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Wasn't Eärendil a mortal man? So why would he be most beloved to Elves?

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Earendil was half-Elven, who chose to be an Elf.

Why would his star have been particularly beloved?

  1. It was actually one of the Silmarils, the last true light of the Two Trees of Valinor, which the Noldor had fought and died to recover.
  2. It was a sign from the Valar: after hundreds of years of despair and defeat against Morgoth, the Star of Earendil was a symbol that the Valar (and Eru) were still with them, and a reminder of the War of Wrath in which Morgoth was utterly defeated and the Elves freed from his domination of Middle-Earth.
  • I'm not sure if he was 'utterly defeated', his evil still lived on. – Jeremy French Nov 13 '15 at 11:22
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    But he himself was utterly defeated. If I was immortal, in a locked room with no light for the rest of time with no way out, I'd consider myself "utterly defeated" as my very existence would be completely pointless. How would you feel if you meant less to the world than a leaf that falls from a tree? At least that served a purpose... – John Bell Nov 13 '15 at 11:39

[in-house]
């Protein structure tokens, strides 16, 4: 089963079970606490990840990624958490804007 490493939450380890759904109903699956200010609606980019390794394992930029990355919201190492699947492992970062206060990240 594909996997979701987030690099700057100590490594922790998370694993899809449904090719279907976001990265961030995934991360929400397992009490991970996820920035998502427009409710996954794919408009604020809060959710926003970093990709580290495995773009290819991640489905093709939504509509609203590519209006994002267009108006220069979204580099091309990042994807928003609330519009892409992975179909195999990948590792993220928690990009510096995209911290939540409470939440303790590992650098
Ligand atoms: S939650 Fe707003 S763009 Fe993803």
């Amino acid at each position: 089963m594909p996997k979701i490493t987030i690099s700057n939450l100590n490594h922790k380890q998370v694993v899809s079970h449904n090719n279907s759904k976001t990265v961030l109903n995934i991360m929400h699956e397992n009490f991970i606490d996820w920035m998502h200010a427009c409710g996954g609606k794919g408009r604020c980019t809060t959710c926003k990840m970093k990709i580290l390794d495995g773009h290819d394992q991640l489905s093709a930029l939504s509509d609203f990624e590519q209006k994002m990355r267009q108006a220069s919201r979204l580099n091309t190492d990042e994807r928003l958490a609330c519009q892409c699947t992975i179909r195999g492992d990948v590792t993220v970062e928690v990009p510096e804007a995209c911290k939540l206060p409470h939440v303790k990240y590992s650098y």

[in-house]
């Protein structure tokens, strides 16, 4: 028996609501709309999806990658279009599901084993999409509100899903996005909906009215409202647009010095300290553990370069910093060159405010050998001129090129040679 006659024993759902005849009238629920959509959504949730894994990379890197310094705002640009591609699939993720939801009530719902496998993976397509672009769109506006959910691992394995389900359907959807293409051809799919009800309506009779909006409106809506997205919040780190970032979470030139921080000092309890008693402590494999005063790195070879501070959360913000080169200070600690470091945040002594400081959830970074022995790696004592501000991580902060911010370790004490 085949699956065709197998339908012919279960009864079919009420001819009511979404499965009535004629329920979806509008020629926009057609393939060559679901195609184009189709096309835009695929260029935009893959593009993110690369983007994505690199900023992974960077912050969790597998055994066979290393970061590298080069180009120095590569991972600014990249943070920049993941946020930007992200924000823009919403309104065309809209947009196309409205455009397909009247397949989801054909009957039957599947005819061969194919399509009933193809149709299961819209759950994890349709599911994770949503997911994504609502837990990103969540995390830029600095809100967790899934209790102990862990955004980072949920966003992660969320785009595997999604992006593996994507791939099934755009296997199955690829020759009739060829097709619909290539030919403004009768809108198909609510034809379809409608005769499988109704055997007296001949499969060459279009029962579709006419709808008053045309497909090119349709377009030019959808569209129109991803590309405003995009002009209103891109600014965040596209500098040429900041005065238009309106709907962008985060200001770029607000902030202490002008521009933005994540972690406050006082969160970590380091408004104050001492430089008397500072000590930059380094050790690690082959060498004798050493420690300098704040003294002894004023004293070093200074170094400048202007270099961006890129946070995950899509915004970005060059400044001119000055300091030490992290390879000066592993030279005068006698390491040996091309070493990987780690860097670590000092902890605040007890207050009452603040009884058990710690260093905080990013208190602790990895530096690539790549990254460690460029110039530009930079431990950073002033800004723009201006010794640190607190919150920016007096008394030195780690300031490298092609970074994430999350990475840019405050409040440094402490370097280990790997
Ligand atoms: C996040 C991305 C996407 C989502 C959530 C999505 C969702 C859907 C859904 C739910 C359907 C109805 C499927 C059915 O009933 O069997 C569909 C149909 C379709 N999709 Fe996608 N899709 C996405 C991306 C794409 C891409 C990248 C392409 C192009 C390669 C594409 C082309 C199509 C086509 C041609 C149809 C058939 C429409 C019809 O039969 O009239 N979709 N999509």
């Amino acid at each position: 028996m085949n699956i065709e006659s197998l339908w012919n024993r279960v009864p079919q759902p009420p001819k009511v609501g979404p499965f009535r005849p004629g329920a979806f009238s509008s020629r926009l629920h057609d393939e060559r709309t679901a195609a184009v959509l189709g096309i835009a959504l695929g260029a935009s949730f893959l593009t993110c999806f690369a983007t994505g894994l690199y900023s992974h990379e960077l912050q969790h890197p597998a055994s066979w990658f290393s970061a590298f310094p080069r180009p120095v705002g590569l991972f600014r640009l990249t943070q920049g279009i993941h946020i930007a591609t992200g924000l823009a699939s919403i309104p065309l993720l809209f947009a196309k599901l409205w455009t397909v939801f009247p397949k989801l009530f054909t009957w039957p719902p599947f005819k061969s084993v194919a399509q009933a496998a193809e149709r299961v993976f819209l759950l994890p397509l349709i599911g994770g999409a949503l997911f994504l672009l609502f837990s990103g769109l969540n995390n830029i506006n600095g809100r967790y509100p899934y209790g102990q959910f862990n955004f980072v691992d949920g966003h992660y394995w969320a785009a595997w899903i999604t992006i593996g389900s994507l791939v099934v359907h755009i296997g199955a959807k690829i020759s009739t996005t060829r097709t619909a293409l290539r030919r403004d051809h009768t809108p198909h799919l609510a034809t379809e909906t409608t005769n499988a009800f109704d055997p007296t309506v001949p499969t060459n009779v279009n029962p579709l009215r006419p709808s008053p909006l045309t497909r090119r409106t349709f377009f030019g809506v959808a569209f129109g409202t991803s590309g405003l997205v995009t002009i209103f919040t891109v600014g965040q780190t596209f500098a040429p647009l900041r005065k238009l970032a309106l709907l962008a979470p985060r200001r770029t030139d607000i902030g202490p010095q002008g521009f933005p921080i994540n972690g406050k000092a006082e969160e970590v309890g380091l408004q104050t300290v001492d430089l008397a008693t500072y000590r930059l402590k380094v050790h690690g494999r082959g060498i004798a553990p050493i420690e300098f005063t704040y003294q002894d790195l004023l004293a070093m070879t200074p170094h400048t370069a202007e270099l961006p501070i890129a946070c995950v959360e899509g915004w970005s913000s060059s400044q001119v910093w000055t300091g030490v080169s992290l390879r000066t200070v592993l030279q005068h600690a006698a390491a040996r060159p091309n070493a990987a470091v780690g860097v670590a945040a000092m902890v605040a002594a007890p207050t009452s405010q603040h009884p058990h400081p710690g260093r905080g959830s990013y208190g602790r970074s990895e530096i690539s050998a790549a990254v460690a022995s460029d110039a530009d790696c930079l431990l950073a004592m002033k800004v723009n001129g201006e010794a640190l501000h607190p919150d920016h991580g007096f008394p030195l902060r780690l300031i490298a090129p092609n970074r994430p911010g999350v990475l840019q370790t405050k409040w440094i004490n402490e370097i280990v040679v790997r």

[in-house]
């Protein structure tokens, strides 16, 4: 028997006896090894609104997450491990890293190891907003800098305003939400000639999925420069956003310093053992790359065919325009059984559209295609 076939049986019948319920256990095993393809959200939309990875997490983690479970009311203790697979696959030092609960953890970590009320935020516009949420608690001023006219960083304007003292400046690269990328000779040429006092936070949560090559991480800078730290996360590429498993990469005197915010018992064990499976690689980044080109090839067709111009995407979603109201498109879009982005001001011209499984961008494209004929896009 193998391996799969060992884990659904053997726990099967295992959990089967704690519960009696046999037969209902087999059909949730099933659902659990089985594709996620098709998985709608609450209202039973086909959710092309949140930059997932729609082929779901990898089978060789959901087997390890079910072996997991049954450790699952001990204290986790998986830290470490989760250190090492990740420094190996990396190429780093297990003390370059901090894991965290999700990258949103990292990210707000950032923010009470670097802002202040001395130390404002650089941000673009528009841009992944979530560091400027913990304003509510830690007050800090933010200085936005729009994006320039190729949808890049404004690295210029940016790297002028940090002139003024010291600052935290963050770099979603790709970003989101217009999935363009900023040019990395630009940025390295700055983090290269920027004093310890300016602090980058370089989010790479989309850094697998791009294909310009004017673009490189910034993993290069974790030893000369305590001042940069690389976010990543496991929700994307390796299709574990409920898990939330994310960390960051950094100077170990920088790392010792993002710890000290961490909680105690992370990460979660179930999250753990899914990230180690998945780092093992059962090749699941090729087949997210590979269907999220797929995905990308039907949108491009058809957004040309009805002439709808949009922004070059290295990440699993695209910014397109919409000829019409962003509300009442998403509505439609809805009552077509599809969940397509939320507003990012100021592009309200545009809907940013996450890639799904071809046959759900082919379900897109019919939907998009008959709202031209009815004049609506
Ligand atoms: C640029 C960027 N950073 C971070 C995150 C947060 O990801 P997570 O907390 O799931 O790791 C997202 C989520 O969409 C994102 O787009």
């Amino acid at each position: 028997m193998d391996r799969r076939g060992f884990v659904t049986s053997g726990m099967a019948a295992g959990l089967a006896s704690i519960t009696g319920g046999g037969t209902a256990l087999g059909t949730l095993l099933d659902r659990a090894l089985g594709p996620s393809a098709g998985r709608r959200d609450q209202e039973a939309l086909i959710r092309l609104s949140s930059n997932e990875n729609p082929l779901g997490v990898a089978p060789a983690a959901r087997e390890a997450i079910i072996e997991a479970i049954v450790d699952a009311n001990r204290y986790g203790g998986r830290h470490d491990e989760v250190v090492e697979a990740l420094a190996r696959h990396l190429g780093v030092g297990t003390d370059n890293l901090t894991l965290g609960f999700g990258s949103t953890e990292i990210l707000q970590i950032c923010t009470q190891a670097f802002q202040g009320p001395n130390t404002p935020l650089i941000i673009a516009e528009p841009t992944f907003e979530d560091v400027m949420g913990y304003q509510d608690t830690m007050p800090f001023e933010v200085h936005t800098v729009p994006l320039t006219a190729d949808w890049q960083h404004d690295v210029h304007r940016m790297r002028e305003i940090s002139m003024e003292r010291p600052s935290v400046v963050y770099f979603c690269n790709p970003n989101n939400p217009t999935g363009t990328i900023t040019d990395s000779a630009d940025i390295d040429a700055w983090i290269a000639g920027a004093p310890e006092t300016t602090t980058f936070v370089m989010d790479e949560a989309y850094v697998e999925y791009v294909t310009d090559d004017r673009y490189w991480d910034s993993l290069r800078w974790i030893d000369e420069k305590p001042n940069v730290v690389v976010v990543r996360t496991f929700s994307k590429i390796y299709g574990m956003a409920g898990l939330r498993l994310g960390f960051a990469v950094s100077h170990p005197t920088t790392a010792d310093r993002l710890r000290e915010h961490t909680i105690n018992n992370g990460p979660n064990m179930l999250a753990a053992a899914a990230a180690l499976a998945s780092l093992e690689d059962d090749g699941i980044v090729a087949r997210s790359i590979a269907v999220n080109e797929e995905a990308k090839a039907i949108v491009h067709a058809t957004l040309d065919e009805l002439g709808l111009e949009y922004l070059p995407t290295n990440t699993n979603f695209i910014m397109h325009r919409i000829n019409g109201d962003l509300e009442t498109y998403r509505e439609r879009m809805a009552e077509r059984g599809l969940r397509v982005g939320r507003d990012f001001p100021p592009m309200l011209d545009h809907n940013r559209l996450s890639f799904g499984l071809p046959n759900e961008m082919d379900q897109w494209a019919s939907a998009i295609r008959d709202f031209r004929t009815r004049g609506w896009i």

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    The whole world might be Morgoth's Ring, but Morgoth himself was executed and forcibly ejected from the world. No greater victory was possible without breaking the world. – Shamshiel Nov 13 '15 at 13:30
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    A brief explanation why the light of the two trees "matters". – Yakk Nov 13 '15 at 16:08
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    @JohnRobinson Yes, I know. I was suggesting such a brief bit be added to the answer. I, however, apparently forgot that clause. Pretend my previous comment starts with "This answer would be improved by ". Sigh. – Yakk Nov 13 '15 at 19:20

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